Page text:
Cardiopulmonary resuscitation (CPR) is an emergency medical procedure for a victim of cardiac arrest (that is, the heart has stopped) and respiratory arrest. CPR consists of artificial blood circulation and artificial respiration, for example, chest compressions and lung ventilation. (A person who is in respiratory arrest has a pulse but is not breathing; therefore, artificial respiration is appropriate. If it is difficult to detect a pulse, CPR may be used in both cases.)
CPR is generally continued, usually in the presence of advanced life support, until the patient regains a heartbeat or is declared dead. (In the absence of advanced life support, basic life support can be provided, using the principles of airway, breathing, and circulation, or the ABCs.) CPR is unlikely to restart the heart, but it is used to maintain a flow of oxygenated blood to the brain and heart, preventing tissue death. Defibrillation and advanced life support are usually needed to restart the heart.
Defibrillation is the treatment for life-threatening cardiac arrhythmias of ventricular fibrillation, and it consists of delivering a therapeutic dose of electrical energy to the heart with an external device called an automated external defibrillator (AED). This device allows normal rhythm to be re-established. Divers can use the unit successfully with little to no training.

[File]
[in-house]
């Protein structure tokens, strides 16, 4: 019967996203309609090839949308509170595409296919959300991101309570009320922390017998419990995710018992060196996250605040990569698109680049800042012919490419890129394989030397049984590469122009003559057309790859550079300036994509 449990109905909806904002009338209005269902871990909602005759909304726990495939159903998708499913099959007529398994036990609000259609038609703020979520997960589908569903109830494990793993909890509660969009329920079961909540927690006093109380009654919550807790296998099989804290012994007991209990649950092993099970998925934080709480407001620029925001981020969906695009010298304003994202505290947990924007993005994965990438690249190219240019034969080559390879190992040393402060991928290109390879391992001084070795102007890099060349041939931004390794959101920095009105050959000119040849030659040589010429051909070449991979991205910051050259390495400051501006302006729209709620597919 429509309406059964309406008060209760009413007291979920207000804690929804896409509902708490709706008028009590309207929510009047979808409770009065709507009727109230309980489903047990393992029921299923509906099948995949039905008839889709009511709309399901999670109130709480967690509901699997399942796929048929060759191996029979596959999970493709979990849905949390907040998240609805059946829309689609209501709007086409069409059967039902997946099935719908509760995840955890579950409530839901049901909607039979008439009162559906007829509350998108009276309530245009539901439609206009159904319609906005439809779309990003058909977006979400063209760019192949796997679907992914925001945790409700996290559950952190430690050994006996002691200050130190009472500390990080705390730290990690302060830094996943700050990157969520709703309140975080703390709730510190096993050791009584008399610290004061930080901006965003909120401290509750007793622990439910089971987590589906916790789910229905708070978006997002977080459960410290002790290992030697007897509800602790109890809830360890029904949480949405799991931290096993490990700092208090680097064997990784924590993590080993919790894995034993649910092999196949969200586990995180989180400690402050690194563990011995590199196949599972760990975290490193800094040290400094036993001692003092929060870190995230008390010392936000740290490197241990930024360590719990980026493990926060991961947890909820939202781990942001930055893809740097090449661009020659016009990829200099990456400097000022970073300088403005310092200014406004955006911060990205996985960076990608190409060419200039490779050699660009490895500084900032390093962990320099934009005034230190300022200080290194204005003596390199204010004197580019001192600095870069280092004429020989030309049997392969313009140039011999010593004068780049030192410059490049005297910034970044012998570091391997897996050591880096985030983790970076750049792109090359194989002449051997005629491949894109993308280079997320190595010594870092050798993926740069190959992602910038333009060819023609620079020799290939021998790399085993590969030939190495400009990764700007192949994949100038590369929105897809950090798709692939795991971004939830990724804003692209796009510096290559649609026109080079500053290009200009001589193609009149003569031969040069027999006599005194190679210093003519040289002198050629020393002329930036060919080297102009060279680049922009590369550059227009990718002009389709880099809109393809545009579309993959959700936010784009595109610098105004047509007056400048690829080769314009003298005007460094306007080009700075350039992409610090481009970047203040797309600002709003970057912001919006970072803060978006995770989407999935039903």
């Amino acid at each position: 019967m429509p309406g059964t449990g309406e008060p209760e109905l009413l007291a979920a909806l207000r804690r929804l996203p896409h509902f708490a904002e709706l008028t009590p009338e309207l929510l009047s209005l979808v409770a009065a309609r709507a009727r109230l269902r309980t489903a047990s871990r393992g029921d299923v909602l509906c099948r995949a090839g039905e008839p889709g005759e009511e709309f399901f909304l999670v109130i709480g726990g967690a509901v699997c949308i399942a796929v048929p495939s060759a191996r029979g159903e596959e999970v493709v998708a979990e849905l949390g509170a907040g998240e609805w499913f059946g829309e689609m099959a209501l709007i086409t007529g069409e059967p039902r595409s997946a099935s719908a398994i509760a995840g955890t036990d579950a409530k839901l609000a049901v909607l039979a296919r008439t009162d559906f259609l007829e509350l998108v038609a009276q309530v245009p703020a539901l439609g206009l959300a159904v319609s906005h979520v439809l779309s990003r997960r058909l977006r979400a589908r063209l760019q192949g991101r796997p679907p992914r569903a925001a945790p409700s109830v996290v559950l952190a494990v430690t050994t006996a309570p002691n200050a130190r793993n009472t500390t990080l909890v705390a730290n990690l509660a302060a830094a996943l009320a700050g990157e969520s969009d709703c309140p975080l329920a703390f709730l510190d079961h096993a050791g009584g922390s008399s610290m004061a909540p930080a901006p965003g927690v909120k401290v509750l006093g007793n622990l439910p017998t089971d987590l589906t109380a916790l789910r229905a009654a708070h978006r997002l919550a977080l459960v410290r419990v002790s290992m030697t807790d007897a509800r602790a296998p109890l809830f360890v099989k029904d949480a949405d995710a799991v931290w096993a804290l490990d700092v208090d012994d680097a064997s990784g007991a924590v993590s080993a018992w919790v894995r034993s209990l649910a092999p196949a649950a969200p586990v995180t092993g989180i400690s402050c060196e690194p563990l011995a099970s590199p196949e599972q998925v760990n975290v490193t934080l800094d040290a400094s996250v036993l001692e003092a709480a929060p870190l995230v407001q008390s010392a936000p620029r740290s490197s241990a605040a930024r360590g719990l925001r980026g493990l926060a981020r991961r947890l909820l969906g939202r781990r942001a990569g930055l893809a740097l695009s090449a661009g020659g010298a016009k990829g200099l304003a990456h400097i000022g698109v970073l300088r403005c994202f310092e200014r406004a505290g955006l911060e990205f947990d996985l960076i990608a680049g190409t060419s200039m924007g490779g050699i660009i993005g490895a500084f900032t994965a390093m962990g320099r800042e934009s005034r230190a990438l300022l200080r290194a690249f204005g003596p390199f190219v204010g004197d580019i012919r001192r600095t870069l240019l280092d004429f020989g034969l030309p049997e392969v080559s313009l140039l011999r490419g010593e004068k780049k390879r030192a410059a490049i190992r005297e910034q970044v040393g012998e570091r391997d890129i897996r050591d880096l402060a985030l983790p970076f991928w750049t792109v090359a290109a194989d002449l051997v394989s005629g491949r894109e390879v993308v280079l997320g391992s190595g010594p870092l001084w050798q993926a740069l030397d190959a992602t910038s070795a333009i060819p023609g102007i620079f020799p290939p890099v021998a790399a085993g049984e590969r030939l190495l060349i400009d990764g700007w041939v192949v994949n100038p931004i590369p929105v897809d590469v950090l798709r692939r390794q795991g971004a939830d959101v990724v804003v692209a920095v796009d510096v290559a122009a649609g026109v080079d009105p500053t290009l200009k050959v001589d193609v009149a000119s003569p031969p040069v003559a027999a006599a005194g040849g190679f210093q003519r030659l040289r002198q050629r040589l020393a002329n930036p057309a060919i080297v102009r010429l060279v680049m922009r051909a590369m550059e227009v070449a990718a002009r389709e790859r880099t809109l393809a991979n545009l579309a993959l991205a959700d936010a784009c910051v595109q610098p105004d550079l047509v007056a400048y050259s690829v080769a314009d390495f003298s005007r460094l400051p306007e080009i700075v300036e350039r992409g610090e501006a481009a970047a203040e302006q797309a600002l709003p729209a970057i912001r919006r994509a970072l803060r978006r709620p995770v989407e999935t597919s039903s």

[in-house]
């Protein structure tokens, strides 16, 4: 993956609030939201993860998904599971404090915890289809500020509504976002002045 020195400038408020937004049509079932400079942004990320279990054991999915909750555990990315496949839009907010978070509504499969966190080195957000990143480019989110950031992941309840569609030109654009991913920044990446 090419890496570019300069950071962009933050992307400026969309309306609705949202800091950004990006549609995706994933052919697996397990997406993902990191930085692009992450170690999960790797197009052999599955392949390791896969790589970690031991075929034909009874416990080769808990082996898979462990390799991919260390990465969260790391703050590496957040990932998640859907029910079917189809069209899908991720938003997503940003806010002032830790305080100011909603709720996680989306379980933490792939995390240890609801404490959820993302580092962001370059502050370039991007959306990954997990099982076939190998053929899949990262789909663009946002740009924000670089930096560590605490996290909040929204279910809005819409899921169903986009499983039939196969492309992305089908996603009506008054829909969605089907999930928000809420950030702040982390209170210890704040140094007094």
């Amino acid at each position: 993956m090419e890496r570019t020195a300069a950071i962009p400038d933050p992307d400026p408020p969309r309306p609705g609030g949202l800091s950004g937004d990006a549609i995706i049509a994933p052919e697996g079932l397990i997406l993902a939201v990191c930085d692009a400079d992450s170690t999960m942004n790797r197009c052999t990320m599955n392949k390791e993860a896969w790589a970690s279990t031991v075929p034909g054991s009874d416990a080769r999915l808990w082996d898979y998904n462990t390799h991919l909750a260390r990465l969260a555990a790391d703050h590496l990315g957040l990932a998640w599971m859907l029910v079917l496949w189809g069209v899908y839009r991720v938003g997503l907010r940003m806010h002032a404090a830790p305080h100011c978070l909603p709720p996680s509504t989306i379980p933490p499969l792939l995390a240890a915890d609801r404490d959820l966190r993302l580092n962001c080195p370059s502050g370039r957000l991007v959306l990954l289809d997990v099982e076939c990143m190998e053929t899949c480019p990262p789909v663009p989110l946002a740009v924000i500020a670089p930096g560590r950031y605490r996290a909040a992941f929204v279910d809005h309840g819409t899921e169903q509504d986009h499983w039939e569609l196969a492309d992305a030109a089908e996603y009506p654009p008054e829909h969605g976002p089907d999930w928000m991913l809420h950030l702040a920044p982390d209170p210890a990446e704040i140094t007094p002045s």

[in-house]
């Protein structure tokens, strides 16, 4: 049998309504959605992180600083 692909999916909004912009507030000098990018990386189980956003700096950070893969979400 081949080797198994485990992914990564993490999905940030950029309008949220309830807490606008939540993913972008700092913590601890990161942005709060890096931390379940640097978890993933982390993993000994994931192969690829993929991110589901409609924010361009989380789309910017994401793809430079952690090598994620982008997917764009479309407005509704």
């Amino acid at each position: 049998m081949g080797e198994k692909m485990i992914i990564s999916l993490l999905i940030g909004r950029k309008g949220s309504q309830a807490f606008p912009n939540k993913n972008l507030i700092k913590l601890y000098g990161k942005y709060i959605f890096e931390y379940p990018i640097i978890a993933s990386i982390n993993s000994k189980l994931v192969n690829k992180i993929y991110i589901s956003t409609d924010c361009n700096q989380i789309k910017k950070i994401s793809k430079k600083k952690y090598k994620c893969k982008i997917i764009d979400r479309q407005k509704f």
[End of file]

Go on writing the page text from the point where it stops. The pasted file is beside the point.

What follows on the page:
The brain may sustain damage after blood flow has ceased for about 4 minutes and irreversible damage after about 7 minutes. If blood flow ceases for 1 to 2 hours, the brain cells will start to die. The heart loses the ability to maintain a normal rhythm. Low body temperatures, as sometimes seen in drowning, prolong the time the brain survives. CPR is likely to be only effective if commenced within 6 minutes after the blood flow stops.
Studies have shown the importance of immediate CPR followed by defibrillation within 3 to 5 minutes. The survival rate is about 30%, but without these two actions, the survival rate is only about 2%.
Here are a few key points about CPR.
- The patient with a bystander performing CPR can have a survival rate of 4 to 5% until emergency medical service (EMS) arrive.
- CPR does result in a few complete recoveries but is less effective without defibrillation.
- CPR does not revive the patient but preserves the body for defibrillation and advanced life support.
Hypothermia seems to protect the victim by slowing down metabolic and physiologic processes, greatly decreasing oxygen requirements of tissues. There are cases in which CPR, defibrillation, and advanced warming techniques have revived victims after substantial periods of hypothermia.
CPR training is essential for divers by a recognized training authority. Further training in first aid, CPR, and AED is highly recommended. See your diver center to find out more. Remember, CPR cannot be performed in the water, and there must be a stable base or platform available.